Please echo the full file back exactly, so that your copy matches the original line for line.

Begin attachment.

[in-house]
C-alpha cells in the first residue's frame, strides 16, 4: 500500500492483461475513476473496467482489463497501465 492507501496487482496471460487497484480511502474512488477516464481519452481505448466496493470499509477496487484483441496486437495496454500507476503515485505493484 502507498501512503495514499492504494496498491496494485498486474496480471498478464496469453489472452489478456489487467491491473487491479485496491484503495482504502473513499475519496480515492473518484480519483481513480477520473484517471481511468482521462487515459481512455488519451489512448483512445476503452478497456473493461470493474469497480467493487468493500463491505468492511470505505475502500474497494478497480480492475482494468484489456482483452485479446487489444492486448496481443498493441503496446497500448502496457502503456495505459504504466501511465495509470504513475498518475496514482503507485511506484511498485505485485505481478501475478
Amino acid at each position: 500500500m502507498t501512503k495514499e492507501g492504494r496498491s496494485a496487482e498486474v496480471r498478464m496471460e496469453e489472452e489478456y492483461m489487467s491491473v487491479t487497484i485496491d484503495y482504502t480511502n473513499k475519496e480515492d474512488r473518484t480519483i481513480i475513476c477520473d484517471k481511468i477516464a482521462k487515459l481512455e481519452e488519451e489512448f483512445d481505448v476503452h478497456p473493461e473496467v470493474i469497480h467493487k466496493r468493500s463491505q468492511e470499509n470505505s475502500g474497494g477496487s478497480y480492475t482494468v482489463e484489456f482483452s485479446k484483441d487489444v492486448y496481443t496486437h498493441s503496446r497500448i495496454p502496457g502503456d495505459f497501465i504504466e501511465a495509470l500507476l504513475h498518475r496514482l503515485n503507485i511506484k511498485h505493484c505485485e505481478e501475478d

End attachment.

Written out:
[in-house]
C-alpha cells in the first residue's frame, strides 16, 4: 500500500492483461475513476473496467482489463497501465 492507501496487482496471460487497484480511502474512488477516464481519452481505448466496493470499509477496487484483441496486437495496454500507476503515485505493484 502507498501512503495514499492504494496498491496494485498486474496480471498478464496469453489472452489478456489487467491491473487491479485496491484503495482504502473513499475519496480515492473518484480519483481513480477520473484517471481511468482521462487515459481512455488519451489512448483512445476503452478497456473493461470493474469497480467493487468493500463491505468492511470505505475502500474497494478497480480492475482494468484489456482483452485479446487489444492486448496481443498493441503496446497500448502496457502503456495505459504504466501511465495509470504513475498518475496514482503507485511506484511498485505485485505481478501475478
Amino acid at each position: 500500500m502507498t501512503k495514499e492507501g492504494r496498491s496494485a496487482e498486474v496480471r498478464m496471460e496469453e489472452e489478456y492483461m489487467s491491473v487491479t487497484i485496491d484503495y482504502t480511502n473513499k475519496e480515492d474512488r473518484t480519483i481513480i475513476c477520473d484517471k481511468i477516464a482521462k487515459l481512455e481519452e488519451e489512448f483512445d481505448v476503452h478497456p473493461e473496467v470493474i469497480h467493487k466496493r468493500s463491505q468492511e470499509n470505505s475502500g474497494g477496487s478497480y480492475t482494468v482489463e484489456f482483452s485479446k484483441d487489444v492486448y496481443t496486437h498493441s503496446r497500448i495496454p502496457g502503456d495505459f497501465i504504466e501511465a495509470l500507476l504513475h498518475r496514482l503515485n503507485i511506484k511498485h505493484c505485485e505481478e501475478d